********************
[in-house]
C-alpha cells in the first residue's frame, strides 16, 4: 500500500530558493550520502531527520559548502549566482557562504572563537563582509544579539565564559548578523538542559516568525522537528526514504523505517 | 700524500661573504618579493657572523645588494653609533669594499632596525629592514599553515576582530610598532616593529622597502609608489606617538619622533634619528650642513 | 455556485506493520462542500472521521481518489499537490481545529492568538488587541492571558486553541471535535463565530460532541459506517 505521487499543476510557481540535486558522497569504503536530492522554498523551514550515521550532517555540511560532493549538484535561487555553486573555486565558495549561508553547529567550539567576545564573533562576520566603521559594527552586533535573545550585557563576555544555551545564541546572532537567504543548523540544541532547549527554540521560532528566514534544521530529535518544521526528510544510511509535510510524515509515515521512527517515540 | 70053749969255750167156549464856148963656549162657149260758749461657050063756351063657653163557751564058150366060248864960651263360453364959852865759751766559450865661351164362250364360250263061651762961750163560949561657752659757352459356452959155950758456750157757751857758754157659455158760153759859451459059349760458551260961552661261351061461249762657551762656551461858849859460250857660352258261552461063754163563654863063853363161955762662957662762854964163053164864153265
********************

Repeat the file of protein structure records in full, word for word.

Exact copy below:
[in-house]
C-alpha cells in the first residue's frame, strides 16, 4: 500500500530558493550520502531527520559548502549566482557562504572563537563582509544579539565564559548578523538542559516568525522537528526514504523505517 | 700524500661573504618579493657572523645588494653609533669594499632596525629592514599553515576582530610598532616593529622597502609608489606617538619622533634619528650642513 | 455556485506493520462542500472521521481518489499537490481545529492568538488587541492571558486553541471535535463565530460532541459506517 505521487499543476510557481540535486558522497569504503536530492522554498523551514550515521550532517555540511560532493549538484535561487555553486573555486565558495549561508553547529567550539567576545564573533562576520566603521559594527552586533535573545550585557563576555544555551545564541546572532537567504543548523540544541532547549527554540521560532528566514534544521530529535518544521526528510544510511509535510510524515509515515521512527517515540 | 70053749969255750167156549464856148963656549162657149260758749461657050063756351063657653163557751564058150366060248864960651263360453364959852865759751766559450865661351164362250364360250263061651762961750163560949561657752659757352459356452959155950758456750157757751857758754157659455158760153759859451459059349760458551260961552661261351061461249762657551762656551461858849859460250857660352258261552461063754163563654863063853363161955762662957662762854964163053164864153265